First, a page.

More moves in the SOA-mashup mashup space

Business may not 'get' SOA, but enterprise mashups can make SOA "real.'
Written by Joe McKendrick, Contributing Writer on

Web 2.-SOA convergence is taking place on a bunch of levels. At one level, Web 2.0 collaborative tools are helping teams involved in building SOA.

Enterprise mashups represent another move into the joint Web 2.0-SOA frontier. Mashups, for all intents and purposes, are composite applications that exist within a user-friendly interface and draw in data and applications from back-end systems. Call it SOA-mashup mashups.

In a recent post, JackBe's Chris Warner suggests there is urgency behind the drive to enable SOA-mashup mashups, with this rather to-the-point headline: "Implementing SOA without Enterprise Mashups? You Might as Well Kiss Your Job Goodbye."

The issue, Chris points out, is that the business simply doesn't get SOA. Enterprise mashups -- visible to business end-users at their workstations -- make SOA real. They bring SOA to life. As Chris so aptly puts it: Enterprise mashups "can actually drag the SOA out of the proverbial IT basement and onto the end-user's desks. It's not only highly visible, but it's user-driven, giving IT a way fulfill the promise of SOA and enhance that elusive SOA ROI." Unlike SOA, mashups are something tangible that end-users can touch, manipulate, and understand. And, it's something end-users can appreciate without massive intervention from IT.

InfoWorld reports new vendor activity in the enterprise mashup space as well. According to the article, Nexaweb and Kapow Technologies are partnering (hey, let's call it "mashing up" their offerings) to help companies create Web 2.0 apps that tie into SOAs. They outlined their intentions in a recent Webcast.

Nexaweb's chief architect, Bob Buffone, is quoted as saying the prime candidates for enterprise mashups will be complex, composite applications with dynamic, non-linear workflows.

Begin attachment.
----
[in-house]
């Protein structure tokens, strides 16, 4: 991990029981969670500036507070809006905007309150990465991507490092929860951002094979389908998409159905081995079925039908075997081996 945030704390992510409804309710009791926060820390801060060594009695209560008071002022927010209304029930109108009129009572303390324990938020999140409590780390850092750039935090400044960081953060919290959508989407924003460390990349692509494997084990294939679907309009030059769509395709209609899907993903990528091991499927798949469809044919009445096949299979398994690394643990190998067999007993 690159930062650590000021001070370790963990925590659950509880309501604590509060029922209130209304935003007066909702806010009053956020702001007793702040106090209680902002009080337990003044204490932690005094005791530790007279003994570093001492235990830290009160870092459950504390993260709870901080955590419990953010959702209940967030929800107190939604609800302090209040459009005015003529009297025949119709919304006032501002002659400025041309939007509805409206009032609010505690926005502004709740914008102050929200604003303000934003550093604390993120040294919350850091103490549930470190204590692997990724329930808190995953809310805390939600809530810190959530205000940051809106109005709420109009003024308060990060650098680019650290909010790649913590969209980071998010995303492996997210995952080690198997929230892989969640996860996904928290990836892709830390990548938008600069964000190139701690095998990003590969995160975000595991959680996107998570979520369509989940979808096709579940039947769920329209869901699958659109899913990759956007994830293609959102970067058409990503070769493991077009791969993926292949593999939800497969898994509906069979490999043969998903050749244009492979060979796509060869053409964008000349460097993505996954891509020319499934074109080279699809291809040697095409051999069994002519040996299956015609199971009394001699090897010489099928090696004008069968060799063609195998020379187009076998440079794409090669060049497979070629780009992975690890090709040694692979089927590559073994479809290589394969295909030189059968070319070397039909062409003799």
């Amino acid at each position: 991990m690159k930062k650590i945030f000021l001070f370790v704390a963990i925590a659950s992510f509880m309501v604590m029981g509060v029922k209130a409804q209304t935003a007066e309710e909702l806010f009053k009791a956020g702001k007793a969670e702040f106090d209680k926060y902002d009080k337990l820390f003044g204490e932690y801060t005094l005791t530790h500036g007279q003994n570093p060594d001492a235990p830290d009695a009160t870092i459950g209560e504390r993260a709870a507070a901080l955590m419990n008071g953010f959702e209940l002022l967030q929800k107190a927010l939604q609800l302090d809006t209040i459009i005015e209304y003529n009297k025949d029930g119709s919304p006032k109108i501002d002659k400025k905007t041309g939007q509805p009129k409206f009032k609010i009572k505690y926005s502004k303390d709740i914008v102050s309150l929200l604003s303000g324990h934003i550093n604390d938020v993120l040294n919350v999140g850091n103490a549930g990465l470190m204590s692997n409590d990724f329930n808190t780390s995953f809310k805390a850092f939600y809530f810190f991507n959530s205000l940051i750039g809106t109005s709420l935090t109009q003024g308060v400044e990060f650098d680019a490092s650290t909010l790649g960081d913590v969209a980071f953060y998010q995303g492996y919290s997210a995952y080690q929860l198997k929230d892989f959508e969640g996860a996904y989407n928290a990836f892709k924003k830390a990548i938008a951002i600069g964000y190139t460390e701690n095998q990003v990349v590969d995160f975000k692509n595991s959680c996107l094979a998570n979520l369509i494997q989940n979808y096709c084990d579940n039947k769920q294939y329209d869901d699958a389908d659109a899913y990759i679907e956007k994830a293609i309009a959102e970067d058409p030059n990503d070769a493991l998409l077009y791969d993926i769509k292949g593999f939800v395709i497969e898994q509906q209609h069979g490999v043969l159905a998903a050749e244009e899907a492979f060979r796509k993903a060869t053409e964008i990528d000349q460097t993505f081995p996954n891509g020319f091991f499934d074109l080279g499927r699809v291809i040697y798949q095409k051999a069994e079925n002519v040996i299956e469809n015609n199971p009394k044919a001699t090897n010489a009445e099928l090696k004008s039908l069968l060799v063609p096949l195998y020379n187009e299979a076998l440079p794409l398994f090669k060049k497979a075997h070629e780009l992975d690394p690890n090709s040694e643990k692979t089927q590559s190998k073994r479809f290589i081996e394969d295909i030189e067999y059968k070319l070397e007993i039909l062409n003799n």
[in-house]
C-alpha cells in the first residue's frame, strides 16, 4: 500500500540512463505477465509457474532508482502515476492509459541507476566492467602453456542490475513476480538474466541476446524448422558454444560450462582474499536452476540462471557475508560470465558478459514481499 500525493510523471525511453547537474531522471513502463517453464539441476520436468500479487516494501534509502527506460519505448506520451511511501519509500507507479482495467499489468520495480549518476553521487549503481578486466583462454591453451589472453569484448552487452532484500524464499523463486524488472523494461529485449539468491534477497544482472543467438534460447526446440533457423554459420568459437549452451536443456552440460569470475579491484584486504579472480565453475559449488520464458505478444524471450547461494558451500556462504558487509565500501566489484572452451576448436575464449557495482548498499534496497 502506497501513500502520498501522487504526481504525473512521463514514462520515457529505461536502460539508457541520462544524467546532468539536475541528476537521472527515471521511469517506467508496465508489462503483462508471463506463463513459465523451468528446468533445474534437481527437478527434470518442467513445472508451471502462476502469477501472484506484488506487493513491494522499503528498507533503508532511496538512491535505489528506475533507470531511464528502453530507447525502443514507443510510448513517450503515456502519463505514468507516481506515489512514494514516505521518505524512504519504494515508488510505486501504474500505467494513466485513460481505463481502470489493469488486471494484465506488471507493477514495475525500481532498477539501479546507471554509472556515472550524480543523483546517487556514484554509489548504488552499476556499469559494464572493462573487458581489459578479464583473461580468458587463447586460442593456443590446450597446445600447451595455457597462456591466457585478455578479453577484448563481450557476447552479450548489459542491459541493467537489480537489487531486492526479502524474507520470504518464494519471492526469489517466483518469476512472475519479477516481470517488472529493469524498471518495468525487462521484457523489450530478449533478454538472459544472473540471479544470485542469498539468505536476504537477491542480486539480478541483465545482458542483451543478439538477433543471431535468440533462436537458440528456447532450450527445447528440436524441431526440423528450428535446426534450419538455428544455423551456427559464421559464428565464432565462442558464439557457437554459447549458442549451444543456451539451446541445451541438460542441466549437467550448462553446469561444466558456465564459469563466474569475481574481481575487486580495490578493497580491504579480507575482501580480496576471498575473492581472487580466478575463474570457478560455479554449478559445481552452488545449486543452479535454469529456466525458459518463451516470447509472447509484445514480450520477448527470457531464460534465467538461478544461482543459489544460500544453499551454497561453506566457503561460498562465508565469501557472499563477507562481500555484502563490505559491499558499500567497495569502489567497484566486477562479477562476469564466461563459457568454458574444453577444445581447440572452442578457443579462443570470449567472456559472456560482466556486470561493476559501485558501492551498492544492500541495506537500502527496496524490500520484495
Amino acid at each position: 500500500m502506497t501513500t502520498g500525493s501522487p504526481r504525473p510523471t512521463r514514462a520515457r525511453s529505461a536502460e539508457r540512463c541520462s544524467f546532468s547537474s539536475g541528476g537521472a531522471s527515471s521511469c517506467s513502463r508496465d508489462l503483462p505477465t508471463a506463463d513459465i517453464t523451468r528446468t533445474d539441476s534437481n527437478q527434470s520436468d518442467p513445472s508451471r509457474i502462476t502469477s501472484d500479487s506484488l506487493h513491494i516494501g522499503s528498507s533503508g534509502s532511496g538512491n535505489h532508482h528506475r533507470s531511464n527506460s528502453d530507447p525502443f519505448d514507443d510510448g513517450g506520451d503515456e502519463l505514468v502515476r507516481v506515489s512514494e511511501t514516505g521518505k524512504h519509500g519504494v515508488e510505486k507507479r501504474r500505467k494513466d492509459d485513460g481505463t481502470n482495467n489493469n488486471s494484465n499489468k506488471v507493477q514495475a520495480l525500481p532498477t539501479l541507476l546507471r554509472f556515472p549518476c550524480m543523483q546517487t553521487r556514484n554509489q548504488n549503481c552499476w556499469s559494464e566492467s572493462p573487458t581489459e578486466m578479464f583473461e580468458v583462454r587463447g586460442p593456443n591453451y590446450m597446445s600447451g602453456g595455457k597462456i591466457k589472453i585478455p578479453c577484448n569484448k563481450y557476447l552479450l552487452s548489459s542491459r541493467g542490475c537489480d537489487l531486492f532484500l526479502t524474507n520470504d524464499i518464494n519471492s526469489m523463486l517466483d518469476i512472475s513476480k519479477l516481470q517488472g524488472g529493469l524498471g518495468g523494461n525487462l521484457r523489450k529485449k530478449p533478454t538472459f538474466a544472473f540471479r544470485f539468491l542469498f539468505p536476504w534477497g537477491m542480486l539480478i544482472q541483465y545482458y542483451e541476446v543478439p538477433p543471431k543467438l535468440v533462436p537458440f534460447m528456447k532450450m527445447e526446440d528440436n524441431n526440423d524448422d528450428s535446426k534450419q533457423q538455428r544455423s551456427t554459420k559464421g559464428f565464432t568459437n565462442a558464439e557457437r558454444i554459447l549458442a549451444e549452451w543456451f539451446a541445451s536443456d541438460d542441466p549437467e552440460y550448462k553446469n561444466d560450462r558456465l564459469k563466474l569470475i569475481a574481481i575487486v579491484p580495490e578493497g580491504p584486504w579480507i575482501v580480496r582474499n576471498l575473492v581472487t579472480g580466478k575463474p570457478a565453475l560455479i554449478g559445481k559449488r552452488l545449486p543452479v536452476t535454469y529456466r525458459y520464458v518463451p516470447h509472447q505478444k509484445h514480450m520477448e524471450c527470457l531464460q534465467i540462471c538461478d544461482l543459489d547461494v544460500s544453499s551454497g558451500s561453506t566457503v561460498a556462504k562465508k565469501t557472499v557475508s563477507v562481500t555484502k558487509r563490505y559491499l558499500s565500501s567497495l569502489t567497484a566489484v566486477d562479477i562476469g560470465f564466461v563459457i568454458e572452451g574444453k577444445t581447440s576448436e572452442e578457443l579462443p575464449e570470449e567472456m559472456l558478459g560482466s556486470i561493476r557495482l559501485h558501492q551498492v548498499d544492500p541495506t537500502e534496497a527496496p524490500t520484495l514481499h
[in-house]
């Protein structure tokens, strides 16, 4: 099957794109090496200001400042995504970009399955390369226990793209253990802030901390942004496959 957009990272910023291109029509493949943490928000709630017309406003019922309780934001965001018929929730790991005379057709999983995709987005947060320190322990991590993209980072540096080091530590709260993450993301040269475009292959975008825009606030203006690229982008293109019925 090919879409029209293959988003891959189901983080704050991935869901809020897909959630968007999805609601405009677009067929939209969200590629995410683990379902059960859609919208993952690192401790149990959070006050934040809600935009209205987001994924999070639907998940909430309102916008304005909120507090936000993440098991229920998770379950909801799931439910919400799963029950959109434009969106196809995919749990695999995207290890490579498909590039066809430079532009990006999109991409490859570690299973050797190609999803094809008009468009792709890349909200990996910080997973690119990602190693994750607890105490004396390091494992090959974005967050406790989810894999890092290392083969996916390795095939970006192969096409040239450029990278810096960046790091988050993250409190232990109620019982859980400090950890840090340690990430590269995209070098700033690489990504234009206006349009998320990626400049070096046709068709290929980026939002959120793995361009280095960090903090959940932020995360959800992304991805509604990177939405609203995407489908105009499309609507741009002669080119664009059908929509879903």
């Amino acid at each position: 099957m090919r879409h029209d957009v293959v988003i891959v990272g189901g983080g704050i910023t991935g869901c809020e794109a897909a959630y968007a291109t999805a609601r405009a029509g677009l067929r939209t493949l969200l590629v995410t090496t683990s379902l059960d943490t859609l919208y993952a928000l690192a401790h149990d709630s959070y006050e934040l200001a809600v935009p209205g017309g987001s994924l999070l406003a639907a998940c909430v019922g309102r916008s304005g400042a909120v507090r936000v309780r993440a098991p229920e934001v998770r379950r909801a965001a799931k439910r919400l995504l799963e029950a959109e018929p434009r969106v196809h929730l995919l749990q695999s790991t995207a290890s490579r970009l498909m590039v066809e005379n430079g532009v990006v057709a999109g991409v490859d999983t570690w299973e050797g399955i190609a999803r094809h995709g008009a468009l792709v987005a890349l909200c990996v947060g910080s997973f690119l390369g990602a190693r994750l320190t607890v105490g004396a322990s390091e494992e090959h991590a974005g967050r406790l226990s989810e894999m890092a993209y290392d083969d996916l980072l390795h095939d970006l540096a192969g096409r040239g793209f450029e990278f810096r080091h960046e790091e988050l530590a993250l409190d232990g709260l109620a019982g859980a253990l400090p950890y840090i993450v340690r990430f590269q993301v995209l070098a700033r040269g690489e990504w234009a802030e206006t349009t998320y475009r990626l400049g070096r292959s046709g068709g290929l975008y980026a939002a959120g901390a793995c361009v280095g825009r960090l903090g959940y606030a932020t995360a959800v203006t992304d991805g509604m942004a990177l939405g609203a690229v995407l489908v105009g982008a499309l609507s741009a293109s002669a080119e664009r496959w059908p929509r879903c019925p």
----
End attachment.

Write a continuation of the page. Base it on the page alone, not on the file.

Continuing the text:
Meaning composite applications that need to draw data from eight mainframes at a time, for example. "The number-one obstacle is to get access to the data," Buffone said in the article. "A lot of enterprises have 6,000 internal Web applications with no API ... the information the knowledge workers have is only what they can personally see on their screen."

Under the new Nexaweb-Kapow mashup, Kapow will help companies implement its Mashup Server, a visual scripting tool for making Web 2.0 applications, along with Nexaweb's AJAX platform. "The idea is that companies trying to create a more efficient IT environment based on SOA could also develop online applications that tie into those systems."

Kapow CTO Stefan Andreasen said the mashups will give users better-automated tasks and the ability to deliver software programs more quickly, Andreasen said. They would in essence be what developers are calling RIAs that use APIs, such as SOAP and RSS, and offer a downloadable "offline" mode as well as an online one. And it beats cutting and pasting information into Excel spreadsheets.

JackBe's Chris Wagner also made some good points about the role enterprise mashups can play in SOA. For example, he points out that enterprise mashups can serve as a shortcut on the road to SOA. "Mashups can help create normalized 'virtual' services from sources that haven't been 'SOAed' yet. It's no secret that SOA efforts can take years. Until the formal SOA magic has been applied, a quick, standardized service can help users get started earlier than otherwise."

Plus, unlike typical corporate portals to composite applications, mashups can bring in data and applications from outside the enterprise. Mashups don't care where data comes from, and "good mashup software makes the actual location of a data service irrelevant."

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